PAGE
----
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Artifact of the Month: Tobacco pouch

Our January Artifact of the Month follows in the tobacco-tinged footsteps of last month’s Artifact, although this one is quite a bit older and, one might argue, a little easier on the eyes than the Joe Camel holiday lighter.

tobacco pouch

tobacco pouch

This tobacco pouch once held Seal of North Carolina Plug Cut tobacco, a product of the Marburg Brothers company. The pouch came to us via a collection of materials donated to the Southern Historical Collection from a descendant of Wylie Becton Fort (1841-1926), a landowner from Wayne County who attended UNC before enlisting in the Confederate Navy. The collection consists mostly of manuscript materials related to Mr. Fort and his family. The tobacco pouch will be housed in the NCC Gallery to ensure its preservation according to museum standards.

If you’ve never seen a tobacco pouch before, you’ve probably correctly surmised that it was simply a pouch for carrying tobacco. But you may not know that sewing the drawstrings into these pouches was once a popular way for people — often women — in the South to earn extra income. If you’re curious, you can see letters and photos related to tobacco bag stringing in this online exhibit.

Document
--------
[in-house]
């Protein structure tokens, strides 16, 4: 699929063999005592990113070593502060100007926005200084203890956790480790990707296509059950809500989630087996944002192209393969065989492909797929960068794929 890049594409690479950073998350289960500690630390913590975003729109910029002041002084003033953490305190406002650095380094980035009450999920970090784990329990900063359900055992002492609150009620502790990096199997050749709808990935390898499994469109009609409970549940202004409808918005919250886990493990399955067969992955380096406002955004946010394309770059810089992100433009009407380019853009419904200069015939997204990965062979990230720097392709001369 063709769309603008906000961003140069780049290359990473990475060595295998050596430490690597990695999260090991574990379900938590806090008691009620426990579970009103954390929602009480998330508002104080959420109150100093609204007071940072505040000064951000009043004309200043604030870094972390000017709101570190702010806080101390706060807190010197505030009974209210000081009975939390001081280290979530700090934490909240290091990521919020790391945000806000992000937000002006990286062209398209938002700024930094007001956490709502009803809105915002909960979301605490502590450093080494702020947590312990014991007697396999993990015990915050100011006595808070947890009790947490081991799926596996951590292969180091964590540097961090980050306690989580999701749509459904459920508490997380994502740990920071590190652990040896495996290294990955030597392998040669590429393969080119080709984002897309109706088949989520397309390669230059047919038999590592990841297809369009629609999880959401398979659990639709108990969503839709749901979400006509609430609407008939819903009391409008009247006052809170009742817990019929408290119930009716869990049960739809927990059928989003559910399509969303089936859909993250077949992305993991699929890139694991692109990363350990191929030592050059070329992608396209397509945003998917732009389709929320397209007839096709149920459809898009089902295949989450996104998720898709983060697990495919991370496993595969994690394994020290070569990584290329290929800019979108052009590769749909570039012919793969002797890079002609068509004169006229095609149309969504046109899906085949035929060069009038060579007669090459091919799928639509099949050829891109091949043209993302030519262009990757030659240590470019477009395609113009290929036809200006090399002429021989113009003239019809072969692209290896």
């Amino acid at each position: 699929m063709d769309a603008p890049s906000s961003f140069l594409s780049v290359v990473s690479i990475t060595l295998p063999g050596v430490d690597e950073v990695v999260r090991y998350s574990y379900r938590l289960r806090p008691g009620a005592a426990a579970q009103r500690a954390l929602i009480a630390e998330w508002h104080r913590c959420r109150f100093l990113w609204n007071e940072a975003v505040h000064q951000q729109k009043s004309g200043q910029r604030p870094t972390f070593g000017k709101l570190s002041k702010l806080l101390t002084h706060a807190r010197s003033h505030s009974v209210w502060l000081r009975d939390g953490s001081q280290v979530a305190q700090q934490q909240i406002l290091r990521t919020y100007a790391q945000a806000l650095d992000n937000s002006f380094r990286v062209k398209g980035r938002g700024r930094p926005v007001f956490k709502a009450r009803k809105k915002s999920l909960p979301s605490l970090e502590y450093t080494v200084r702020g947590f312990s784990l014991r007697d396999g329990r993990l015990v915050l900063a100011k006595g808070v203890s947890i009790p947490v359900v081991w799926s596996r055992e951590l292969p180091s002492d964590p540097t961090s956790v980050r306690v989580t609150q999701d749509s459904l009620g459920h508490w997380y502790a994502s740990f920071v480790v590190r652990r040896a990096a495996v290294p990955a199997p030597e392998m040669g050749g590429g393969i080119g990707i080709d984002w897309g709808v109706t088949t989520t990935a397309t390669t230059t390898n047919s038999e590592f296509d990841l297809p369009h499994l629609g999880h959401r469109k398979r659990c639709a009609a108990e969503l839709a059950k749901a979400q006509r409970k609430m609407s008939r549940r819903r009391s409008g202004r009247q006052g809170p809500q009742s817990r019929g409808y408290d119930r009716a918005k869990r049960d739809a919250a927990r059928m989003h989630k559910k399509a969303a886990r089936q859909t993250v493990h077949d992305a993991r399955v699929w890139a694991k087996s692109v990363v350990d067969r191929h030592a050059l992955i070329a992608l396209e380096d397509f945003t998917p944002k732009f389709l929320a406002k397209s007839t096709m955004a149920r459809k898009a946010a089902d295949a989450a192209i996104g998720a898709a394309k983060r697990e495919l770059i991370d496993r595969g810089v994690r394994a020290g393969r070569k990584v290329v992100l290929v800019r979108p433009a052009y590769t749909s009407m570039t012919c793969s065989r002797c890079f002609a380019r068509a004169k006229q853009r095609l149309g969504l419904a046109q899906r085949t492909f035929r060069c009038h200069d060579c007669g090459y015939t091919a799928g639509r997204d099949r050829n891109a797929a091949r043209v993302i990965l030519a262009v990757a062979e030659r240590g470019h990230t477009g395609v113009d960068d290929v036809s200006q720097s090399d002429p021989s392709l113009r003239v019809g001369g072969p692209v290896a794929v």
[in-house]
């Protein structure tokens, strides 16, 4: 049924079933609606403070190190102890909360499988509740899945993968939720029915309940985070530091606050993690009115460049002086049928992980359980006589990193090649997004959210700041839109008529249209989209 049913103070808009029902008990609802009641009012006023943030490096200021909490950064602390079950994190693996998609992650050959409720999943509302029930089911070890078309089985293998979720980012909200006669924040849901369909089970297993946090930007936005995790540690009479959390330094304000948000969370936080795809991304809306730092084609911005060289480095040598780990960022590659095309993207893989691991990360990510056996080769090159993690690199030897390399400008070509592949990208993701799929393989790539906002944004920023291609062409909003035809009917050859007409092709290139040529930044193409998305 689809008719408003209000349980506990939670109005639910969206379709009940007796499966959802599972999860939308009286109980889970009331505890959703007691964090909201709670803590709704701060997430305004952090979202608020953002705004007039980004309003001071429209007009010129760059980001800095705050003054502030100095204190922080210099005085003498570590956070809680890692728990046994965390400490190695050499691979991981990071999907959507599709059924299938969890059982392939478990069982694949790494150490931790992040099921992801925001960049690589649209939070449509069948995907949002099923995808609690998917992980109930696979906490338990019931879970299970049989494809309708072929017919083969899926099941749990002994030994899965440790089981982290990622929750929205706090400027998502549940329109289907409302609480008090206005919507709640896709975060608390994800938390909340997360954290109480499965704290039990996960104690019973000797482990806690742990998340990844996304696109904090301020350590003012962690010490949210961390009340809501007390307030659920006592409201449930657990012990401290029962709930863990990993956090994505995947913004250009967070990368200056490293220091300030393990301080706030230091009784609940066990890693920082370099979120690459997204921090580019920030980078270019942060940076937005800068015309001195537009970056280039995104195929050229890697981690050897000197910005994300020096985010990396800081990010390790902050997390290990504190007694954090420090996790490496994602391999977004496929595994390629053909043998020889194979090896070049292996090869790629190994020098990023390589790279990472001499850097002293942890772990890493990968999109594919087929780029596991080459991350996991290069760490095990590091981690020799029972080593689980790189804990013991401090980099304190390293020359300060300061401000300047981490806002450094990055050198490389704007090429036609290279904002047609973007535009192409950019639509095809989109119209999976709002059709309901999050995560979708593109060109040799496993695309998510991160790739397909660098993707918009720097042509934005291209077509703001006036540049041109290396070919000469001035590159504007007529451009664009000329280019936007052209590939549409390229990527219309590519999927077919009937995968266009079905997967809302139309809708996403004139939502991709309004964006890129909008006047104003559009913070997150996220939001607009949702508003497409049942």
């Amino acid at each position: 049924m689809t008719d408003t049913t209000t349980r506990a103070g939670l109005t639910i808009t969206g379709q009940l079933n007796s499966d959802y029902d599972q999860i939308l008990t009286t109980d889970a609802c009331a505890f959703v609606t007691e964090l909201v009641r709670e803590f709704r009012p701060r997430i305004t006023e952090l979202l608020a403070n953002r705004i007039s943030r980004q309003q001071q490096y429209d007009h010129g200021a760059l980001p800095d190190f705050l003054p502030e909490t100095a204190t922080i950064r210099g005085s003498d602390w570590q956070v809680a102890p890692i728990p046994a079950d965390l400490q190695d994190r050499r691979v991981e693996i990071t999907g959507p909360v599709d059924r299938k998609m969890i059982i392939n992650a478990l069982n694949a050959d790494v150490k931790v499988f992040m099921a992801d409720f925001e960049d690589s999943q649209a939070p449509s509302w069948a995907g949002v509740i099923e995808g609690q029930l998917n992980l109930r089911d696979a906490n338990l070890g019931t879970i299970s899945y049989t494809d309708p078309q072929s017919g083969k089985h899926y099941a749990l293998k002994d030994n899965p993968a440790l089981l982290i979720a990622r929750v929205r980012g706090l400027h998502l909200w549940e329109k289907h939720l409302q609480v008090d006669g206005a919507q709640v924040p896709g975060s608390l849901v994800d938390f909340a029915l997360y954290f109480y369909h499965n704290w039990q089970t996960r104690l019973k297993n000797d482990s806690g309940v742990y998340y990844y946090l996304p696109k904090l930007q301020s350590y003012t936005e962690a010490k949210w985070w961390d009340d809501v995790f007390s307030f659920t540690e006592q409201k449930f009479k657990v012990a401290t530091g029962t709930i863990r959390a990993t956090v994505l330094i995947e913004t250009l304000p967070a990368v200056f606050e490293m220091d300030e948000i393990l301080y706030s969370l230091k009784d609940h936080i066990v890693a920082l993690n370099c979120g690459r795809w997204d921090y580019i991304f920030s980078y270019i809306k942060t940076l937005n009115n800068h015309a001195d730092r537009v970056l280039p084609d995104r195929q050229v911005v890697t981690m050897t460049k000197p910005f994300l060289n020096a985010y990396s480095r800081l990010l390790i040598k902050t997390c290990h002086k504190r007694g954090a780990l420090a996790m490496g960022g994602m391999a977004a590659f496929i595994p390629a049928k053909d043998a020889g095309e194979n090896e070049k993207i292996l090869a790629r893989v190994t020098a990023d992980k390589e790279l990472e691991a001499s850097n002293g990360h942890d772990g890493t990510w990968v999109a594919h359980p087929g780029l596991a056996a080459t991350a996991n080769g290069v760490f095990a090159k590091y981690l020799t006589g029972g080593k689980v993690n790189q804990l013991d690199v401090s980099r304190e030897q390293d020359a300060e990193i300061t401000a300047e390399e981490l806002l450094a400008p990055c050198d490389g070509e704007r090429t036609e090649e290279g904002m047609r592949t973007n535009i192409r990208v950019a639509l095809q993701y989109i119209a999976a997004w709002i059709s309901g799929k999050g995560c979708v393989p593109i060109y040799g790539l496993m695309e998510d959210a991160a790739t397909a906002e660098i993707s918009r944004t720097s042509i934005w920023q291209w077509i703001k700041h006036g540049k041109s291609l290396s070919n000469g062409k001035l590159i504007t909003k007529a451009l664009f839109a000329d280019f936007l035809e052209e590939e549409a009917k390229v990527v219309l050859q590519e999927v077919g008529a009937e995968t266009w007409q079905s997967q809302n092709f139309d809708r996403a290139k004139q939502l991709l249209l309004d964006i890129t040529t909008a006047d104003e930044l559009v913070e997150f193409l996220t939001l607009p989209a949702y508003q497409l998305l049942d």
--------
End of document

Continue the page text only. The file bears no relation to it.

Selling “cool”

The advertising strategy of Seal of North Carolina Plug Cut Tobacco focused on associating the brand with the state of North Carolina, a state known for its superior tobacco. A great example can be found via this cigarette card, shared by Flickr user Harvey&Marie, which boasts of “old North Carolina leaf”:

cigarette card

It’s worth noting that the phrase “smokes cool” appears in the advertising language used for this tobacco, prefiguring the “smooth” and “cool” themes that featured so heavily in the Joe Camel ad campaign. Of course, “cool” had a different shade of meaning back in Mrs. Cleveland’s day.

Mrs. Cleveland, of course, is Frances Folsom Cleveland, the 27th first lady of the United States, making this yet another reflection of how much has changed in our cultural perceptions of tobacco use. And, for that matter, our cultural perceptions of first ladies.

We’re grateful to the donor for sharing this tobacco pouch; a seemingly empty bag that holds a good bit of history.